Many industries expect that artificial intelligence (AI) will transform the way they operate and do business within the next five years. When such industries effectively deploy artificially intelligent systems, these will act autonomously upon certain events, which inevitably implies that fewer and fewer decisions will be made by humans. However, that must not be seen as a negative development, since it will allow humans to focus on higher level strategic and conceptual decisions, as they can leave the granular level of detail to the autonomous agents.
As machines make more and more decisions, one obvious question needs to be answered: Are their decisions reliable? This can be answered by checking the outcomes and quantifying how often the AI system has made the right decision. But the machine will make a mistake every now and then. While we often say that “mistakes are human,” the level of tolerance applied to humans does not carry over to machines. That said, people expect machines to be at least close to error free.
What if a machine makes a wrong decision?
While there seems to be a general expectation that machines are without errors, people also acknowledge that nothing is completely without fault. Therefore, it is fair to say that even according to the general consensus, machines will at some point make a wrong decision.
When a person makes a wrong decision, often our first reaction is to talk to that person and understand how he or she made the wrong call. While talking to a machine may, in many cases, be more of a challenge, we tend to a have a similar reaction. We want to know how the machine arrived at the wrong decision. We want to be able to trace back every step that led the machine up to doing so. As natural as this may sound, many state-of-the-art AI systems do not offer the option to explain their decisions. Those AI systems are called black box models.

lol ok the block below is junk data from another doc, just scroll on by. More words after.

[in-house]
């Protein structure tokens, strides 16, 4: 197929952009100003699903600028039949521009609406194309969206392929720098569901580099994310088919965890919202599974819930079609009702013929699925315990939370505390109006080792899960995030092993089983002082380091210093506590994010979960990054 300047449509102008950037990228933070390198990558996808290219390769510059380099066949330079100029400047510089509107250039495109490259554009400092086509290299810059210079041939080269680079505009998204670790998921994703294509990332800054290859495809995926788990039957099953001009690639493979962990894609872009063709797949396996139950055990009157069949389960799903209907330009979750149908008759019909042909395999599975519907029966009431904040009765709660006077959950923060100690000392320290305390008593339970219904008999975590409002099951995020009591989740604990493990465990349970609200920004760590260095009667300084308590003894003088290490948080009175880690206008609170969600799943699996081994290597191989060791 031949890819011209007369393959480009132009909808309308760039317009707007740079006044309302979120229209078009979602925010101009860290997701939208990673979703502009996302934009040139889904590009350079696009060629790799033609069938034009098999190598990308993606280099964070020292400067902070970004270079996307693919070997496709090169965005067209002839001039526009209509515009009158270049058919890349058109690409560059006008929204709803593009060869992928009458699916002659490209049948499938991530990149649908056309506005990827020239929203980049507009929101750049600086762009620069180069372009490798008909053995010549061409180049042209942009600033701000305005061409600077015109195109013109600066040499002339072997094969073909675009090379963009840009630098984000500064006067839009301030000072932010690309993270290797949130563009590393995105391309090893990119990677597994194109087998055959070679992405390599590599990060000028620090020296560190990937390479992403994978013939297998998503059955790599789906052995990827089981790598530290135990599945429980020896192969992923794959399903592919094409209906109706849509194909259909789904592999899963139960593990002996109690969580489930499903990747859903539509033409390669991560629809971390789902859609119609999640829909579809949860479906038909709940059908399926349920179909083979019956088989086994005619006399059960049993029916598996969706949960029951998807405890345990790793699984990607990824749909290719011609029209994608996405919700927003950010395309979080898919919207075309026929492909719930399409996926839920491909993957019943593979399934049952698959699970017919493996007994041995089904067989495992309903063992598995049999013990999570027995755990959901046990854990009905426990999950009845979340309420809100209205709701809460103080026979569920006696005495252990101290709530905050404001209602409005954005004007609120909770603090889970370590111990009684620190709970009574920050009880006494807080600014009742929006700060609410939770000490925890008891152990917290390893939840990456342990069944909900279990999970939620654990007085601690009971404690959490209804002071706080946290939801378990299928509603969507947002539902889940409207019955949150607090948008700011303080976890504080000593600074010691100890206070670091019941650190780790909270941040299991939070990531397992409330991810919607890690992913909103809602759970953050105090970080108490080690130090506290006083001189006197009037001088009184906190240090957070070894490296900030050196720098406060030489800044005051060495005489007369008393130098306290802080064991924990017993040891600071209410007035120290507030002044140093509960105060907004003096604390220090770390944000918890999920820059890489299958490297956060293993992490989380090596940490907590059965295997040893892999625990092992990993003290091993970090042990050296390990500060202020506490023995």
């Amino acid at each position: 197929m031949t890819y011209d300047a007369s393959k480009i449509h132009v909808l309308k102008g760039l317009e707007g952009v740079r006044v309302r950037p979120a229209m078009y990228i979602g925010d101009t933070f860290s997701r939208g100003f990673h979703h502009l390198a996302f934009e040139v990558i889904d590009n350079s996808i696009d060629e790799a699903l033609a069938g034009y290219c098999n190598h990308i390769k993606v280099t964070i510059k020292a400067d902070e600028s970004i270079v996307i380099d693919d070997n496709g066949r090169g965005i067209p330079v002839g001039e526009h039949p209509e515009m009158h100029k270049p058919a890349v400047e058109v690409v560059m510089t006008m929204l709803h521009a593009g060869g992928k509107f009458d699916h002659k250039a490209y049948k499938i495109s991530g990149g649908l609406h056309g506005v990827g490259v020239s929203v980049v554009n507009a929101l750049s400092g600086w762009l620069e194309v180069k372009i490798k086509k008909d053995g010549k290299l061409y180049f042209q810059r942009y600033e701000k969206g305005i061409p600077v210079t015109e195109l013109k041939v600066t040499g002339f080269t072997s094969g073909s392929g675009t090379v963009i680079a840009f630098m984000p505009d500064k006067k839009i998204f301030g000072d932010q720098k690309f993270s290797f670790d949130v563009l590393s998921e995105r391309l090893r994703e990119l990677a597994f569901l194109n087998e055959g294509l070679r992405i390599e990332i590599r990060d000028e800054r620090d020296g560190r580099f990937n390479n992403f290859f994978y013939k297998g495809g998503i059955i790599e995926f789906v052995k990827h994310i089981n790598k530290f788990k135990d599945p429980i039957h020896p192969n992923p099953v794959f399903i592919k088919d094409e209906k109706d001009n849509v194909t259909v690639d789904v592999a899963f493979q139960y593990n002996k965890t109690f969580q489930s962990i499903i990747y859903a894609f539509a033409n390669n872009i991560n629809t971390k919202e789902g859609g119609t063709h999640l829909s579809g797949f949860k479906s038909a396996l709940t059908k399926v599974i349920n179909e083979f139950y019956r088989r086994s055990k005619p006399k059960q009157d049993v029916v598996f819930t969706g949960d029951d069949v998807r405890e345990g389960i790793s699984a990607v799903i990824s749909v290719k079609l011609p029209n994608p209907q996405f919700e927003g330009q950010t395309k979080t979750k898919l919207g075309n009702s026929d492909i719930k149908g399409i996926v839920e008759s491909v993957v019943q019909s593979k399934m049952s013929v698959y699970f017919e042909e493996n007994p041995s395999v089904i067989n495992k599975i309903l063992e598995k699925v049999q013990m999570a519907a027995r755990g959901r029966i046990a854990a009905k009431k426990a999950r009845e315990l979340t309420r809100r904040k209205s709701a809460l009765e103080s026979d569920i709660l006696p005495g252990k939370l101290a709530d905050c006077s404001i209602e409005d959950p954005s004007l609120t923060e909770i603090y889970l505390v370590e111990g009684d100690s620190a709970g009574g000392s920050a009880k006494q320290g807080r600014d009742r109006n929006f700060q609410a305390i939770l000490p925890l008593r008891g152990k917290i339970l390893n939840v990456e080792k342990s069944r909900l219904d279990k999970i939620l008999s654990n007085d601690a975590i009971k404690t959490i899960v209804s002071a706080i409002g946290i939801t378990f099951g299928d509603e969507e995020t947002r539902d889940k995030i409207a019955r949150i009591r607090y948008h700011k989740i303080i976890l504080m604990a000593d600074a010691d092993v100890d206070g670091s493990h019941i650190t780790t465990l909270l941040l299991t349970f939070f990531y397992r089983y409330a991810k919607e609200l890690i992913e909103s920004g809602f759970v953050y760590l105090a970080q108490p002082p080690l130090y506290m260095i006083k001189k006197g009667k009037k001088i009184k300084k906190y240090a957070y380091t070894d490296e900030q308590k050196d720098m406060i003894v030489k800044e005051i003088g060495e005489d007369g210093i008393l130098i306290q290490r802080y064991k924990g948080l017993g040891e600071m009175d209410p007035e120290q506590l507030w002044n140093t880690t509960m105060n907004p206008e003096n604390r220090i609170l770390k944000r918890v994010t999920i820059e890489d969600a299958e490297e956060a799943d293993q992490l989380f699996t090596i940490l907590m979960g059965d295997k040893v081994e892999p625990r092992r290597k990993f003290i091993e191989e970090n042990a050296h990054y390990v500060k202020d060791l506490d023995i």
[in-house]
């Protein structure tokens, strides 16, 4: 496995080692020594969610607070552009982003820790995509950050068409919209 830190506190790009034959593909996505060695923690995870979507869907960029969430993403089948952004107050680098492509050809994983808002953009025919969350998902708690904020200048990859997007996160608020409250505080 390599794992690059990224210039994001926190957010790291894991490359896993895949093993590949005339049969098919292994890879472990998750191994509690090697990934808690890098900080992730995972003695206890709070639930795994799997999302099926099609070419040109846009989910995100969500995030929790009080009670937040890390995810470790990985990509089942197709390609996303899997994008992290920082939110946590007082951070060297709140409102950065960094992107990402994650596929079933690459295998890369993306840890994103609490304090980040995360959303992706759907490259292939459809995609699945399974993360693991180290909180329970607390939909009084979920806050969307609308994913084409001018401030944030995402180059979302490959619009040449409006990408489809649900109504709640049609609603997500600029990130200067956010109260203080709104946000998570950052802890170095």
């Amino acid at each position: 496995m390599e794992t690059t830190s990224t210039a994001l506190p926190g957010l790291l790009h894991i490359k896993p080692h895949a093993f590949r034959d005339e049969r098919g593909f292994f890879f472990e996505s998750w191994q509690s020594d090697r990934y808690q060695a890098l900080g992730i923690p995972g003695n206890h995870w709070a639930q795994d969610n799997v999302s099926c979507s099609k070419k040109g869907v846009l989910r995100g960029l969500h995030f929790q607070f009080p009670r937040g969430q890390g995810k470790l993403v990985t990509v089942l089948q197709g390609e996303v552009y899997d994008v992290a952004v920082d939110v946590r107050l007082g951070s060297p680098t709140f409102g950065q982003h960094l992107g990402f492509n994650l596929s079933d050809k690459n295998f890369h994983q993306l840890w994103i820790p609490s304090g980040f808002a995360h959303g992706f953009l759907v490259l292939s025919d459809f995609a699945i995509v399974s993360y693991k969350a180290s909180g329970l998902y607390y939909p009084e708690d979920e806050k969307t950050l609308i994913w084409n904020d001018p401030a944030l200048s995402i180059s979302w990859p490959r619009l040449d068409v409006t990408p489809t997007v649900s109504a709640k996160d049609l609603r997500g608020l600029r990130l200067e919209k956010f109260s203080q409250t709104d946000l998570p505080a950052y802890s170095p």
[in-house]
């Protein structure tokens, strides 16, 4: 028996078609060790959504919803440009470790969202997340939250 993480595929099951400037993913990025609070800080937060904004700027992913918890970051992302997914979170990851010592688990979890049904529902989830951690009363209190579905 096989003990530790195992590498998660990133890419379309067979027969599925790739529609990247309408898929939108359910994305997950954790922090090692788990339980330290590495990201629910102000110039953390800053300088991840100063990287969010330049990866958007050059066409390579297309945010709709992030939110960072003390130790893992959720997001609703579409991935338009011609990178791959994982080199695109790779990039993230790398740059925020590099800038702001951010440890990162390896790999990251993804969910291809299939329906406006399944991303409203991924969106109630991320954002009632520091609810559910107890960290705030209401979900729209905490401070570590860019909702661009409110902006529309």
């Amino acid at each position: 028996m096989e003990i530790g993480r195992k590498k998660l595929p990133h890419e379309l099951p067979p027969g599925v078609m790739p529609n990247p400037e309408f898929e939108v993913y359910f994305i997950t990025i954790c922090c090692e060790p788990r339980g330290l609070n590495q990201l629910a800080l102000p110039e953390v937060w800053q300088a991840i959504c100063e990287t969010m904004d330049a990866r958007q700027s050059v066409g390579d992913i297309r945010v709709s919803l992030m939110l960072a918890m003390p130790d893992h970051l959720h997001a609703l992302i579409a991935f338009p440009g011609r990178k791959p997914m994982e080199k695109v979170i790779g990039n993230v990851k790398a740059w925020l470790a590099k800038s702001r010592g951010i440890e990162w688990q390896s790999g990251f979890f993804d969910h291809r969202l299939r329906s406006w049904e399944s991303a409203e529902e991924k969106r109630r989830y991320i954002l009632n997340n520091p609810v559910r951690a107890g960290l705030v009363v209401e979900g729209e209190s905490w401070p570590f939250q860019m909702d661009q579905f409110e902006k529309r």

Black box versus interpretability: choose, but choose wisely
If we want to understand the AI systems that we deploy, then why do we implement black box solutions? In short, it’s because black box models tend to be better predictors across a wide range of applications.
To quote Yann LeCun, NYU professor of AI and one of the global thought leaders on deep learning: given the choice between a 90% accurate explainable model and a 99% accurate black box model, most industrial experts would opt for the black box model. From his point of view, that implies that the industrial user will just want some sort of reassurance: knowing that the model will work well, not necessarily how.
However, not all experts in the field agree, and for a diverse set of reasons. At first, an improvement from 90% to 99% accuracy may be convincing. Yet there will be a set of industrial applications where those numbers are still a dream. If black box models increase accuracy from 60% to, say, 70%, which is not unrealistic, then the 70% accurate model may still not be trusted by users.
Beyond that, a drastic performance improvement of black box over explainable machine learning models does not always substantiate either depending on data availability, data quality and how suitable the model is for the specific domain. But still, if we can get the 99% accurate black box model, we would use it, right?
And what if every case matters?
Artificial intelligence has penetrated our everyday lives, and we rely on AI-based tools often without being aware. Many of us rely on smartphone map navigation, on internet search, on the gig economy to get a ride or an overnight stay or on the availability of scooters and city bikes downtown. None of these examples would work without AI engines under the hood.
Most users would classify these apps as sufficiently accurate: for instance, when they use smartphone navigation, they can assume that they will flawlessly arrive where they need to be. Just every so often, the route proposed by the app doesn’t turn out to be optimal, but beyond maybe some instantaneous anger the user will keep using and trusting the app.